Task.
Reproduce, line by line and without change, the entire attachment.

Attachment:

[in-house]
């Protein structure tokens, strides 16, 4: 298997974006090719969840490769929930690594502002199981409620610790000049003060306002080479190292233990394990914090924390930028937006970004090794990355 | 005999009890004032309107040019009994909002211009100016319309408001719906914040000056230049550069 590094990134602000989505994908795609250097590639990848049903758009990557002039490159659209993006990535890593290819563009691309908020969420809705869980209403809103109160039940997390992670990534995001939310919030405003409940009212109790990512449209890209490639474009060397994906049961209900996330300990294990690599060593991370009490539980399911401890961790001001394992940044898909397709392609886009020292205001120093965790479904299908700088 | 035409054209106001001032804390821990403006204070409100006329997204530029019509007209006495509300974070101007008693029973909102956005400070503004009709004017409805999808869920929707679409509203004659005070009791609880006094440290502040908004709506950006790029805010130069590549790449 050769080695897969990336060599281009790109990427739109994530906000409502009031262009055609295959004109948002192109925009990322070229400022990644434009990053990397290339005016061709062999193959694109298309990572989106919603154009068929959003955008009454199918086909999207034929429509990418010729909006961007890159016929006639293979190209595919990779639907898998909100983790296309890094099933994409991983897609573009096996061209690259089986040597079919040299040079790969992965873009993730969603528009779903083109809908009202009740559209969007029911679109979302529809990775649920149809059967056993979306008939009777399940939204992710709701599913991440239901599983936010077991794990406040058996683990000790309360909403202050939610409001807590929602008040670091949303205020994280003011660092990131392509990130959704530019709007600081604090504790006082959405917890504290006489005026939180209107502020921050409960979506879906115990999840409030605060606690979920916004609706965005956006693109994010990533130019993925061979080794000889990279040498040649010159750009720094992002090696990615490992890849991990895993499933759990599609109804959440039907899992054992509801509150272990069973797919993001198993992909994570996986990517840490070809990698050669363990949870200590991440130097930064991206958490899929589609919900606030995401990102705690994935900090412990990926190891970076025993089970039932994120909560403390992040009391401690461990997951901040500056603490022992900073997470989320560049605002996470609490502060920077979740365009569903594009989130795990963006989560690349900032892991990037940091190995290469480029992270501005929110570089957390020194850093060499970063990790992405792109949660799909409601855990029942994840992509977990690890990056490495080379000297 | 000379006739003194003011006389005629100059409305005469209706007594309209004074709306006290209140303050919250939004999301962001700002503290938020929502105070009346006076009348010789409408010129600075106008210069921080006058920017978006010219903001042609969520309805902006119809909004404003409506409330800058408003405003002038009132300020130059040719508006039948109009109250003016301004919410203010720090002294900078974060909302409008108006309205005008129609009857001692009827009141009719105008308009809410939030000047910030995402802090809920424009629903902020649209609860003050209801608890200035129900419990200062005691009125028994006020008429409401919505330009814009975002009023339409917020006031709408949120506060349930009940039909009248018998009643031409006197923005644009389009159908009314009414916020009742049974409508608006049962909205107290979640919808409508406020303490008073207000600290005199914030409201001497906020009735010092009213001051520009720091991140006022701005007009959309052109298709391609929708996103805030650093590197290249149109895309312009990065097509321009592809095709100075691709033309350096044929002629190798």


[in-house]
């Protein structure tokens, strides 16, 4: 298997974006090719969840490769929930690594502002199981409620610790000049003060306002080479190292233990394990914090924390930028937006970004090794990355 | 005999009890004032309107040019009994909002211009100016319309408001719906914040000056230049550069 590094990134602000989505994908795609250097590639990848049903758009990557002039490159659209993006990535890593290819563009691309908020969420809705869980209403809103109160039940997390992670990534995001939310919030405003409940009212109790990512449209890209490639474009060397994906049961209900996330300990294990690599060593991370009490539980399911401890961790001001394992940044898909397709392609886009020292205001120093965790479904299908700088 | 035409054209106001001032804390821990403006204070409100006329997204530029019509007209006495509300974070101007008693029973909102956005400070503004009709004017409805999808869920929707679409509203004659005070009791609880006094440290502040908004709506950006790029805010130069590549790449 050769080695897969990336060599281009790109990427739109994530906000409502009031262009055609295959004109948002192109925009990322070229400022990644434009990053990397290339005016061709062999193959694109298309990572989106919603154009068929959003955008009454199918086909999207034929429509990418010729909006961007890159016929006639293979190209595919990779639907898998909100983790296309890094099933994409991983897609573009096996061209690259089986040597079919040299040079790969992965873009993730969603528009779903083109809908009202009740559209969007029911679109979302529809990775649920149809059967056993979306008939009777399940939204992710709701599913991440239901599983936010077991794990406040058996683990000790309360909403202050939610409001807590929602008040670091949303205020994280003011660092990131392509990130959704530019709007600081604090504790006082959405917890504290006489005026939180209107502020921050409960979506879906115990999840409030605060606690979920916004609706965005956006693109994010990533130019993925061979080794000889990279040498040649010159750009720094992002090696990615490992890849991990895993499933759990599609109804959440039907899992054992509801509150272990069973797919993001198993992909994570996986990517840490070809990698050669363990949870200590991440130097930064991206958490899929589609919900606030995401990102705690994935900090412990990926190891970076025993089970039932994120909560403390992040009391401690461990997951901040500056603490022992900073997470989320560049605002996470609490502060920077979740365009569903594009989130795990963006989560690349900032892991990037940091190995290469480029992270501005929110570089957390020194850093060499970063990790992405792109949660799909409601855990029942994840992509977990690890990056490495080379000297 | 000379006739003194003011006389005629100059409305005469209706007594309209004074709306006290209140303050919250939004999301962001700002503290938020929502105070009346006076009348010789409408010129600075106008210069921080006058920017978006010219903001042609969520309805902006119809909004404003409506409330800058408003405003002038009132300020130059040719508006039948109009109250003016301004919410203010720090002294900078974060909302409008108006309205005008129609009857001692009827009141009719105008308009809410939030000047910030995402802090809920424009629903902020649209609860003050209801608890200035129900419990200062005691009125028994006020008429409401919505330009814009975002009023339409917020006031709408949120506060349930009940039909009248018998009643031409006197923005644009389009159908009314009414916020009742049974409508608006049962909205107290979640919808409508406020303490008073207000600290005199914030409201001497906020009735010092009213001051520009720091991140006022701005007009959309052109298709391609929708996103805030650093590197290249149109895309312009990065097509321009592809095709100075691709033309350096044929002629190798």